When I took the SAT in high school, I scored very well in both Math and Critical Reading—both above 700. This was before it changed in 2005, when the SAT Writing section was introduced, so I didn’t have a Writing score from that day of testing. Instead, I took the optional SAT Subject Test in writing, which was basically the same thing as what’s on the SAT Writing section now, so I went into that test knowing my Critical Reading and Math scores and feeling pretty confident. I was also studying creative writing at an arts school in the afternoons and devoting hours each day to honing my writing skills, so I had good reason to expect a high score.
Expectations vs. reality
You can see where this is going: compared to my expectations, I basically bombed the writing test, coming out of it with a score in the low 600s. Although that’s not exactly a bad score, it was a spectacular disappointment for me. Everybody had always told me I was good writer, and I was planning on studying creative writing in college, possibly even trying to become an author. But none of that mattered for the SAT essay, which is what brought down my score.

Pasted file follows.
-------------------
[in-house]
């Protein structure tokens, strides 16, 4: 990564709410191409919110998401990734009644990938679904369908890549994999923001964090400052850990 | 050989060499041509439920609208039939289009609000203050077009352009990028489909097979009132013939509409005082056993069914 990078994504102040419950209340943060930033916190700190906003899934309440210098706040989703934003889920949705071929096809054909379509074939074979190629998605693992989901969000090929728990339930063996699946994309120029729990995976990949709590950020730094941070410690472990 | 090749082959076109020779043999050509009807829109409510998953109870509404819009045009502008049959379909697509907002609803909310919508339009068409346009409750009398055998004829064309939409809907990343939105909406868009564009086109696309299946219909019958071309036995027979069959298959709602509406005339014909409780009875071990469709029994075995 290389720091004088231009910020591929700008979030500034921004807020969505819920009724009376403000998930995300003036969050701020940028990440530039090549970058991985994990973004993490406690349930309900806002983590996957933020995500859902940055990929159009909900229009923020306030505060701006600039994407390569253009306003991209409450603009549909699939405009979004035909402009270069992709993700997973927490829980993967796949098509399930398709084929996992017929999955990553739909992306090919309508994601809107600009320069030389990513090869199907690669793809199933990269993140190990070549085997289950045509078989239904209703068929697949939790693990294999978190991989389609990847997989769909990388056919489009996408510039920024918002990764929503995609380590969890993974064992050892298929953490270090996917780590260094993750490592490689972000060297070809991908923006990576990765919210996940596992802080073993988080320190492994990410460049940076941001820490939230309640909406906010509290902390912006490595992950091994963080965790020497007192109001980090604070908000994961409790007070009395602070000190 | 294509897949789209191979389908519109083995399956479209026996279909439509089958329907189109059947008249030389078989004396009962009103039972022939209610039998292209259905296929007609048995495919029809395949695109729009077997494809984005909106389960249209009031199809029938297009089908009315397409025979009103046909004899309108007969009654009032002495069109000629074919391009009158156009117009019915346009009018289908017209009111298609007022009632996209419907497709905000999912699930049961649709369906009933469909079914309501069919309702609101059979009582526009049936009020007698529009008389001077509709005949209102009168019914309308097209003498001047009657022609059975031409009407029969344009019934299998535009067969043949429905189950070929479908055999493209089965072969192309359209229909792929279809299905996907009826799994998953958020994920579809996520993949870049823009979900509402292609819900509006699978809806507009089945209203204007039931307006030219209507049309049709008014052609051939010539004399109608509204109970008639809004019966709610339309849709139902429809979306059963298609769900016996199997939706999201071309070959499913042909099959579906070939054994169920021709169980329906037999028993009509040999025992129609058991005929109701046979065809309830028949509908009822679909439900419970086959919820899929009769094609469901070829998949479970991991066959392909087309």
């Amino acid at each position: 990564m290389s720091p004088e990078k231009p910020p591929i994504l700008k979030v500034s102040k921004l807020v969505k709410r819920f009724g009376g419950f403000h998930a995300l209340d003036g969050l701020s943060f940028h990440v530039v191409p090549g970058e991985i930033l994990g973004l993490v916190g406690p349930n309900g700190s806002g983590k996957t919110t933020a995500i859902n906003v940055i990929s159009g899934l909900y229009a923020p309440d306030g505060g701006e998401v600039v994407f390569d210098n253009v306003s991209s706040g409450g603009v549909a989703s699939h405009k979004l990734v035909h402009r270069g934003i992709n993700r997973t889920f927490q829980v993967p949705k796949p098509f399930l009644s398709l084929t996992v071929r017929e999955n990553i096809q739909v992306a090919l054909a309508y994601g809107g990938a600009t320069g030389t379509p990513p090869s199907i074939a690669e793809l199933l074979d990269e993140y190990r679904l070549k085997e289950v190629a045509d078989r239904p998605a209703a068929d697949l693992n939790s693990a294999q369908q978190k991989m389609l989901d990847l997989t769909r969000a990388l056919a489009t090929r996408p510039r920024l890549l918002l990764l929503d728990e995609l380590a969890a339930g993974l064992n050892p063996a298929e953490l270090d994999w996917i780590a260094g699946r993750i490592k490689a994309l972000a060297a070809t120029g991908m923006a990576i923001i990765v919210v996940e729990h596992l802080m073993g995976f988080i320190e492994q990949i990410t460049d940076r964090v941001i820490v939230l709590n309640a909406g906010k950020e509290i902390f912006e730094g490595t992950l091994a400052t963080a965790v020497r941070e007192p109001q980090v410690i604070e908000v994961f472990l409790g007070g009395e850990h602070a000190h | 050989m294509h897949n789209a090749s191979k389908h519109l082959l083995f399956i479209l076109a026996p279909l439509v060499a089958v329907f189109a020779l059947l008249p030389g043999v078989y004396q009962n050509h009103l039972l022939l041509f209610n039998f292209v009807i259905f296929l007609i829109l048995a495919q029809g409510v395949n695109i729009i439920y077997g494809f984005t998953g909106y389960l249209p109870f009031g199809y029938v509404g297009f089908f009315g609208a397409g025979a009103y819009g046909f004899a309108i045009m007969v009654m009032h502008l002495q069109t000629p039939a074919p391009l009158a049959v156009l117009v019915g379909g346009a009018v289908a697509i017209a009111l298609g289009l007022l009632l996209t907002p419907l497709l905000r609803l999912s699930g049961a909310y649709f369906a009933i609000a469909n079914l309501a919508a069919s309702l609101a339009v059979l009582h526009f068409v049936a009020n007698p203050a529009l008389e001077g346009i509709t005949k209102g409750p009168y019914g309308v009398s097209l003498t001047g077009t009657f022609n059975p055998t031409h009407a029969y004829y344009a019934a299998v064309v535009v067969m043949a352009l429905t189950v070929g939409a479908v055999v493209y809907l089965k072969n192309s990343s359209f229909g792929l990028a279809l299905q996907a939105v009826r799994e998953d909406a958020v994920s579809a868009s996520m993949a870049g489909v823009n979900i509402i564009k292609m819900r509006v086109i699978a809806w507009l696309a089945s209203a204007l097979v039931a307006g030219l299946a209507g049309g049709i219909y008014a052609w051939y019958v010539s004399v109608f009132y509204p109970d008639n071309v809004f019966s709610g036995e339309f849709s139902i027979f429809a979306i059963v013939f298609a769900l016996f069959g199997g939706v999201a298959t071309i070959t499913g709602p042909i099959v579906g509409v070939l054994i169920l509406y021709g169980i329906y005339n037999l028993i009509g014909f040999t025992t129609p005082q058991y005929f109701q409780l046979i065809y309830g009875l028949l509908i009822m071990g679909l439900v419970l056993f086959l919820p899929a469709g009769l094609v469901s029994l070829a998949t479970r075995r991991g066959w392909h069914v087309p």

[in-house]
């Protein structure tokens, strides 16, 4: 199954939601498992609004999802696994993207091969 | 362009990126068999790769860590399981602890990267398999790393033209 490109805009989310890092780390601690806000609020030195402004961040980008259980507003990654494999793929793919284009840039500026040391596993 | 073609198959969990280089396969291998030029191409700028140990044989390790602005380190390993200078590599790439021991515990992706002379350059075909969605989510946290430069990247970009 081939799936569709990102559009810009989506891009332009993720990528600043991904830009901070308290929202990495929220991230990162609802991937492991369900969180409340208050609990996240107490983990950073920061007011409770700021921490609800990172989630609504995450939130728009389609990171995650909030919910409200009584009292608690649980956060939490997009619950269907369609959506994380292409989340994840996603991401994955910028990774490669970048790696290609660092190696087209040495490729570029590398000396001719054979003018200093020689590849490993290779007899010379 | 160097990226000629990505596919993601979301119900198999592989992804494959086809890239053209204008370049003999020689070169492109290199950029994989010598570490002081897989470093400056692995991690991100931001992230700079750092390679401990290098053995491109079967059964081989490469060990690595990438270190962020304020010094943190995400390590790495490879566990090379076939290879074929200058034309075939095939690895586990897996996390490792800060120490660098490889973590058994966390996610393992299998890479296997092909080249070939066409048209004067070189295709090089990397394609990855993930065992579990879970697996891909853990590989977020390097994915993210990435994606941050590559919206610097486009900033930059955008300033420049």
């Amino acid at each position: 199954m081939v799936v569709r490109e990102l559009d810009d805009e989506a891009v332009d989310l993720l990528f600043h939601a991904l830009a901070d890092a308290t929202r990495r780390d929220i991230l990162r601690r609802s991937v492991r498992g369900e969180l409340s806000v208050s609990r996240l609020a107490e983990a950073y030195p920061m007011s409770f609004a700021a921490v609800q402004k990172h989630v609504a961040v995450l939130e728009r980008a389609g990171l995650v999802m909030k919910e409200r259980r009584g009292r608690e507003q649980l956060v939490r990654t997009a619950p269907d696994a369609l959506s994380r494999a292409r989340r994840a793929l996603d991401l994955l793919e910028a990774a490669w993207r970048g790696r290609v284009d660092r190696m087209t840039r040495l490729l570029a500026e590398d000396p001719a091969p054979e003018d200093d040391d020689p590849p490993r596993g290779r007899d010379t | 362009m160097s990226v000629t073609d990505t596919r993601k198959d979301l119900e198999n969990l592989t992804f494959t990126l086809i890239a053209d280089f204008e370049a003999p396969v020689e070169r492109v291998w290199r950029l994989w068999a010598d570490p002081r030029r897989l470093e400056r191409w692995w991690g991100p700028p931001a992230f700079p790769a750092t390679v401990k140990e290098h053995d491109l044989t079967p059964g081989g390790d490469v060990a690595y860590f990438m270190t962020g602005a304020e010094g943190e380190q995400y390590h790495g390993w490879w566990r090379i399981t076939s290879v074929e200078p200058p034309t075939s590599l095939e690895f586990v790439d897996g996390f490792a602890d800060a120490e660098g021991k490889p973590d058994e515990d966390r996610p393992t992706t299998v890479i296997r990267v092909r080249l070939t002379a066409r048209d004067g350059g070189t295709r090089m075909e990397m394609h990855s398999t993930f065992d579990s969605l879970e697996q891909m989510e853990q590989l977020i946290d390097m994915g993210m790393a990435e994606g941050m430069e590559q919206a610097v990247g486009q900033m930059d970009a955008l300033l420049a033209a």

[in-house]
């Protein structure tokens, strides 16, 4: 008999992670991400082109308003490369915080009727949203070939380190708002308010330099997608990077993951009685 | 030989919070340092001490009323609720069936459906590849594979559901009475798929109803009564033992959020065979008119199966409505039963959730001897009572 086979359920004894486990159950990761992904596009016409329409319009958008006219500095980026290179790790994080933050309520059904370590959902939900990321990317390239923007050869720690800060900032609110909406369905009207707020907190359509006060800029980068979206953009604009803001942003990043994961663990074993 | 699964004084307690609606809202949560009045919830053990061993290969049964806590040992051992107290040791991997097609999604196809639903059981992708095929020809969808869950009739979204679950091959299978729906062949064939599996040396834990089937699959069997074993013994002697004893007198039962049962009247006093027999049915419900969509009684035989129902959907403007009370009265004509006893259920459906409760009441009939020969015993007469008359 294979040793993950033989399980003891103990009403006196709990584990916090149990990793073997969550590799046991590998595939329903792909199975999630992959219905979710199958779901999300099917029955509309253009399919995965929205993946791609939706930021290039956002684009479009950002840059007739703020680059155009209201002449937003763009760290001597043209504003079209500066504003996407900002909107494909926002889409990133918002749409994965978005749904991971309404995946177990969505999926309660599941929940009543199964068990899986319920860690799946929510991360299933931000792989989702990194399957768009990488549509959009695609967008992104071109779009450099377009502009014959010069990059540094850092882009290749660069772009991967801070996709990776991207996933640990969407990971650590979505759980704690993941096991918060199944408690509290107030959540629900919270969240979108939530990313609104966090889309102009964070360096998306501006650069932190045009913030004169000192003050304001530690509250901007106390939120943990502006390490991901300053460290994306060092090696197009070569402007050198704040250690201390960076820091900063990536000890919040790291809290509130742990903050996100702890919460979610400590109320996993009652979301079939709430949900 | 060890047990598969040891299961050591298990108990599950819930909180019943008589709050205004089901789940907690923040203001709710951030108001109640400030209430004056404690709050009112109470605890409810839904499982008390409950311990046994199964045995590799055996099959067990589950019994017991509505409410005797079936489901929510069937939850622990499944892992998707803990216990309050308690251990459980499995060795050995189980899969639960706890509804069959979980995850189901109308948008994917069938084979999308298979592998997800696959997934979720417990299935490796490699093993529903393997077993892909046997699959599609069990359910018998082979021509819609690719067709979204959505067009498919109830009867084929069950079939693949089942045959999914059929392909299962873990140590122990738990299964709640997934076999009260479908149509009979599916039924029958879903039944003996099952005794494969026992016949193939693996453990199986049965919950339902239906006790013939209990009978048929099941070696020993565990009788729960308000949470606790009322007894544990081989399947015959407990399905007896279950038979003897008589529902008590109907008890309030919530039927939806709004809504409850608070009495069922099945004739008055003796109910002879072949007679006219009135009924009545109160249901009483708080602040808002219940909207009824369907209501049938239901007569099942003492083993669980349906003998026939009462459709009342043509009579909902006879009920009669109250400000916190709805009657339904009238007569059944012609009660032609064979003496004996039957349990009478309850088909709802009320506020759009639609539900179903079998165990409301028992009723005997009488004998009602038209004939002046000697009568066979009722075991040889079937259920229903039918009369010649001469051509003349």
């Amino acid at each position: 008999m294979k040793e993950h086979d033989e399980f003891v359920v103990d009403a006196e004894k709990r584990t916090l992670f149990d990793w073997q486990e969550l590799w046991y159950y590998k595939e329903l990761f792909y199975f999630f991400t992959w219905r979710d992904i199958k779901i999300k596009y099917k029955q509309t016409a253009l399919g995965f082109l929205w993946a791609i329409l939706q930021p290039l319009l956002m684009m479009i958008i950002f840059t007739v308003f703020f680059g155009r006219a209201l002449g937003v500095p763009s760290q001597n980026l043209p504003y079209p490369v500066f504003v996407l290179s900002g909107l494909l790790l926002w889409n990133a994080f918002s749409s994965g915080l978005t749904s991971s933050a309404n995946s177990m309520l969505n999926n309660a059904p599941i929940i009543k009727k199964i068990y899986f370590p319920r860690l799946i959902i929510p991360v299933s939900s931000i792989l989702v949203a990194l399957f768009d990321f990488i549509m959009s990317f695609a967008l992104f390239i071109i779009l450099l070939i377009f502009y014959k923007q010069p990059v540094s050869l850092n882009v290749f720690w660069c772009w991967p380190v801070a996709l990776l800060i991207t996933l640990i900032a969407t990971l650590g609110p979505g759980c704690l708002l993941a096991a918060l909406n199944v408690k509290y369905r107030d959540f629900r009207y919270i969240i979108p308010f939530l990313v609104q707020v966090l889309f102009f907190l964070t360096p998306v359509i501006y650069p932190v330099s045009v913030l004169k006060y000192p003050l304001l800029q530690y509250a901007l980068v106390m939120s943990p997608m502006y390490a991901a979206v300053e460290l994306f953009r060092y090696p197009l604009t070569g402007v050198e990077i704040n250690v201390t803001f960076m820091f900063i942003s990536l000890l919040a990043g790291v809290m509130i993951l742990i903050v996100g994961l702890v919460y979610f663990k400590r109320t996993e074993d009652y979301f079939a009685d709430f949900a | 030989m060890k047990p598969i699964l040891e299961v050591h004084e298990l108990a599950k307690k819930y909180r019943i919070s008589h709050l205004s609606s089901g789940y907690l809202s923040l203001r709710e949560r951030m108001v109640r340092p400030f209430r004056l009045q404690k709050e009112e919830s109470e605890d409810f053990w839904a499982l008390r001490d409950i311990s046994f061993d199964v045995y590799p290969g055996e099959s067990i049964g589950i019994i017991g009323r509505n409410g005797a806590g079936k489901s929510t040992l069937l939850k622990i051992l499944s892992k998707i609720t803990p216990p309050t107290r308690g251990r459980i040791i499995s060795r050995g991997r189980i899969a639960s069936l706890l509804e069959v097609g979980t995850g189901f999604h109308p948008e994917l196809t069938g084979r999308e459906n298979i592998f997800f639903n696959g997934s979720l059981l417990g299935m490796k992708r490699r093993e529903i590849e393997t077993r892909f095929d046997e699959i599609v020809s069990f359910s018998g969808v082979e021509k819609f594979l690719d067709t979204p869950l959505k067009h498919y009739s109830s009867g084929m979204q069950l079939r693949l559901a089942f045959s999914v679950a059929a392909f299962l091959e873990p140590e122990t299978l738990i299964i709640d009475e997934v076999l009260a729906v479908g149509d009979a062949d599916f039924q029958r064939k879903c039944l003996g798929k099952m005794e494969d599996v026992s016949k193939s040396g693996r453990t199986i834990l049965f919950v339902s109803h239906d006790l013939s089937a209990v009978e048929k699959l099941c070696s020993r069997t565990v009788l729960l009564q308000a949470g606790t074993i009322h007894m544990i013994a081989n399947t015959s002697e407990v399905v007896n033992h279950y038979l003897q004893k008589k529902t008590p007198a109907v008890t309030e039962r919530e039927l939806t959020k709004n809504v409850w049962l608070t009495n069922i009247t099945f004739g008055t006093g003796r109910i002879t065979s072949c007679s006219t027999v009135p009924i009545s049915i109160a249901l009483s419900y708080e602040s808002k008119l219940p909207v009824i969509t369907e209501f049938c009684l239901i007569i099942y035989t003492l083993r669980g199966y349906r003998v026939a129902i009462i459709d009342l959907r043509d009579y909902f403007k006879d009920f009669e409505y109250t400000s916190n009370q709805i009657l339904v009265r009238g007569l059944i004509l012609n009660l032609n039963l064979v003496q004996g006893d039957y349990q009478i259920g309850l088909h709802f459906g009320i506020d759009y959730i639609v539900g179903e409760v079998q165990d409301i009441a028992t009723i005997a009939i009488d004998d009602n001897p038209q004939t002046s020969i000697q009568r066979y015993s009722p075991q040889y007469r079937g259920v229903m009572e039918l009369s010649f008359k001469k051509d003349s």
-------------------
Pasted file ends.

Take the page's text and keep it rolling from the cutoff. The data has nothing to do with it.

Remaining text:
Basically, I messed up the essay section of the test for one simple reason: I couldn’t think of good examples. I spent well over five minutes (out of only 25) simply trying to think of a single example to support my thesis. By the time I started writing, I was still example-less, and I spent the rest of the time grasping at straws, trying not to repeat myself in a sea of generalizations and abstractions. Altogether, my essay was probably half the length it could have been and was totally unconvincing. Even if my grammar was perfect (there may have been a couple of small errors, but I’ve always been a careful editor) and my vocabulary was college-level, no essay grader would have given me anything close to a top score because, simply put, I didn’t play their game.
A winning strategy
Luckily, there’s a pretty easy way to avoid that same problem happening to you: memorize a list of sources of examples before the test. If you have in mind a few books, movies, historical events, and important personal experiences that you can draw from, you’ll be able to mentally cycle through them after reading the question as you outline your essay and choose examples that might fit. Even if it doesn’t actually make much sense in your essay, it’s better than nothing. At the very least, you’ll have something concrete to structure your paragraphs around. It also makes it easier to continue writing, because you always know what to talk about next, and that means a longer essay, which is a very good thing.